University of Manchester – Student Mental Health Course
31st May 2018
The University of Manchester has launched a new online e-learning course designed to help its staff respond to signs of mental illness in students.
The course comes at a time where a recent Universities UK report has said that student mental health provision risked “failing a generation” and some students may be “slipping through the gaps” between university and NHS provision.
The student mental health course will allow staff across the University, whatever their role, to learn useful information about student mental health and also to learn some basic skills around managing students who are presenting signs of mental ill health or are at risk.
With a staff population of around 12,000, the e-learning course will enable the University to scale their mental health training for staff while keeping the content highly engaging and illustrative through the use of video content. The course contains videos that were made on the Manchester campus and the University helped design all the content.
Sarah Littlejohn, Head of The Counselling Service at The University of Manchester, described how student mental health is becoming a key priority for the University:
“The University is investing time, thought and resource into the whole area of student mental health, both in terms of the support it offers to students and also to staff in their roles. This course is a clear example of that and is a reflection of our general approach to supporting students and being responsive to mental health difficulties.
“The mental health of students is a key concern for all universities. In order to raise the awareness and the skills level of staff across the University, we needed training that had scale and reach. Although we offer face-to-face workshop training, we could never hope to reach the numbers of people that we aimed to, so we wanted to supplement the more intensive face-to-face training with the broader availability of online learning.
“Whether you’re a student support office worker, an academic, working in residences or in security, any of the people in contact with students can encounter those struggling with their mental health and will need to learn how to respond.”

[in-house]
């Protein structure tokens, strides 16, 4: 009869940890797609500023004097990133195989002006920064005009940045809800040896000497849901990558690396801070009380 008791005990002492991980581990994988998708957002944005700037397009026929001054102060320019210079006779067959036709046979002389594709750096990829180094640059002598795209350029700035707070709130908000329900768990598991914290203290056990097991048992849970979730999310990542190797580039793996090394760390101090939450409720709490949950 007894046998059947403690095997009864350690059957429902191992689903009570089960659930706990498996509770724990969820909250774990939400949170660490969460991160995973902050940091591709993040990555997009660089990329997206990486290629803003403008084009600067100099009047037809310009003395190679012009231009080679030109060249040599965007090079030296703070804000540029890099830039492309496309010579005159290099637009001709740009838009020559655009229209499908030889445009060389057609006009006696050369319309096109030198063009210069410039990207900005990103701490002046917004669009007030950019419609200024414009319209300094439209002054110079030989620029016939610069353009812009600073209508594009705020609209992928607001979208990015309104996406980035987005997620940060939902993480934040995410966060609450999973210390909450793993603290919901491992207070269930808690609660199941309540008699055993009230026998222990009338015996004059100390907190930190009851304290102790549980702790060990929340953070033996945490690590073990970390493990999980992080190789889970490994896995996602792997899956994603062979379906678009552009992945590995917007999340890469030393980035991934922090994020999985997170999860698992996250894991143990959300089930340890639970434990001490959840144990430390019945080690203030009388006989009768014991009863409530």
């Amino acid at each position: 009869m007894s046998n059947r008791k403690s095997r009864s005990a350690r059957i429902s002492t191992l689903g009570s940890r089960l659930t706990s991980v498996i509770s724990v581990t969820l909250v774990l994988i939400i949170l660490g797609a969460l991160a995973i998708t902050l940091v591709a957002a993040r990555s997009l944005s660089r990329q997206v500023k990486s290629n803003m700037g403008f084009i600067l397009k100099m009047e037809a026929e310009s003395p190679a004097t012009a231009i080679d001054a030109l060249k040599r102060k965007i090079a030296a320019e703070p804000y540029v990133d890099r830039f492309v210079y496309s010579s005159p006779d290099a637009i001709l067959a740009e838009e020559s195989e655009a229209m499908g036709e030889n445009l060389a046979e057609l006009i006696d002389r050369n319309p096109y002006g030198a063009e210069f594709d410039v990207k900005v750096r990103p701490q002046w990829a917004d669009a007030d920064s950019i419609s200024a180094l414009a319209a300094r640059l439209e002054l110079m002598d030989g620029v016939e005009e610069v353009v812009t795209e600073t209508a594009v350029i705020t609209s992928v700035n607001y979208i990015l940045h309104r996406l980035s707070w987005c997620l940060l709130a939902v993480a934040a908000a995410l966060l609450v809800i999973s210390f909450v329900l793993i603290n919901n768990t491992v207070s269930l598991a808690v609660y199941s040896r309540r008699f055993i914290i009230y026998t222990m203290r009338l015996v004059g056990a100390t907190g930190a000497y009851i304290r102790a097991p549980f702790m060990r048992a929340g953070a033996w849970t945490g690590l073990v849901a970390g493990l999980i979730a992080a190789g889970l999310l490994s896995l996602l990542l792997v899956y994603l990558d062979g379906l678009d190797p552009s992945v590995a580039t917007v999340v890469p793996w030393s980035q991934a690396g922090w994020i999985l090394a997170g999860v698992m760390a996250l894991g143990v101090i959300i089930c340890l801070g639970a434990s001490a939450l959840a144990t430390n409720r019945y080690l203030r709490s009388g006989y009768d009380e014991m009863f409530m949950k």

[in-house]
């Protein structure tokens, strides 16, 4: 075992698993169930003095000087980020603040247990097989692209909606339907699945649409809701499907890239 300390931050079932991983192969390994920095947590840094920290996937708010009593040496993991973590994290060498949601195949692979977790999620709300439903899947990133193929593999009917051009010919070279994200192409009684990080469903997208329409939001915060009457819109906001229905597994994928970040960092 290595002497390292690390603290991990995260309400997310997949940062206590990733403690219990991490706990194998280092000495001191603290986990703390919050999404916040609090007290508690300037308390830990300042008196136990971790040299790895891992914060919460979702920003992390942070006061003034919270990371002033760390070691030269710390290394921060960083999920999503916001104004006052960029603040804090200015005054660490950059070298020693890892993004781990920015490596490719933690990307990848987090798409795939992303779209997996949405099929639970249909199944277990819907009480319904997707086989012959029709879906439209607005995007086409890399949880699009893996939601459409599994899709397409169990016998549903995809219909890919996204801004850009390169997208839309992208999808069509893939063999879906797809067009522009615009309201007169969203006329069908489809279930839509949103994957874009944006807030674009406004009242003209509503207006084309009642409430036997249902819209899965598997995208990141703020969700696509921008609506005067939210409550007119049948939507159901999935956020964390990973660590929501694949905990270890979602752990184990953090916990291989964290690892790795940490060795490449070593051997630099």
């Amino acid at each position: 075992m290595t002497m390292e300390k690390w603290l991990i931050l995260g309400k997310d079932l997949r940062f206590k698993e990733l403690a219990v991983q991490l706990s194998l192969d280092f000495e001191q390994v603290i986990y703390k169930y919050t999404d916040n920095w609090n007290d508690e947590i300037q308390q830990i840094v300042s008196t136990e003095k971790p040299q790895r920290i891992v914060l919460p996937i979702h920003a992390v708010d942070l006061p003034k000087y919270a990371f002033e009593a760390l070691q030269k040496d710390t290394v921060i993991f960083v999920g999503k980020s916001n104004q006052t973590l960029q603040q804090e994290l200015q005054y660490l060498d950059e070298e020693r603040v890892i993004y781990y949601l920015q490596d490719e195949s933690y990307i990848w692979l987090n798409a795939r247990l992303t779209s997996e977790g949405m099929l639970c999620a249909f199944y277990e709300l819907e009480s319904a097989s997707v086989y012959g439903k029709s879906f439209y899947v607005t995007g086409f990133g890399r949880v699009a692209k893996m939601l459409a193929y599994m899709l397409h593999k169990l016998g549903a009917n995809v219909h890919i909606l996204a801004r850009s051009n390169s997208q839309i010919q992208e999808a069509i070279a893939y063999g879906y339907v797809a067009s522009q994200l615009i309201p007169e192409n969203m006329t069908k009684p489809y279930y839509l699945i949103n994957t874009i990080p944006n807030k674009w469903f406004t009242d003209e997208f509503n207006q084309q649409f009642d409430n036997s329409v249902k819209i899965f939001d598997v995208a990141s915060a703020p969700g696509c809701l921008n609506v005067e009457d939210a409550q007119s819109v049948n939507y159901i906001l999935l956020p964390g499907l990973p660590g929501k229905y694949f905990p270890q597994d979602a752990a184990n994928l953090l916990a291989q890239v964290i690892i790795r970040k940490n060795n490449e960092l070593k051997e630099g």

David Marshall, Founder of Marshall E-Learning, explains the impact the online course will have for the University:
“The University now has an innovative product that offers staff and students at the University of Manchester something they haven’t had before. The course is going to form part of a suite of learning modules for training around supporting students with their mental health. And with a large staff population, only e-learning can offer the reach and scale needed for an issue such as student mental health.”
“For every student who does attend the counselling service, there may be many more who feel isolated and even drop out of university, so it is student-facing staff of all kinds who will benefit from being able to detect and respond to some of the early signs of mental health issues in a student.”
“In general, we have seen a big increase in universities investing in e-learning courses for students rather than staff – the overriding theme is pastoral support. As such we have worked carefully with a number of institutions to prepare smartphone compatible tutorials that will support the efforts universities are already making to support students”.
The script and key learning points for the student mental health course were developed by members of the University of Manchester team with technical expertise, including the videos and e-learning tool, provided by Marshall E-Learning.
The resource makes use of video clips illustrating a range of possible responses to common presenting difficulties and learners are given the opportunity to compare how different interactions might go and consider their potential outcomes. A written commentary on the interchange highlights the key decision points involved in managing these conversations well.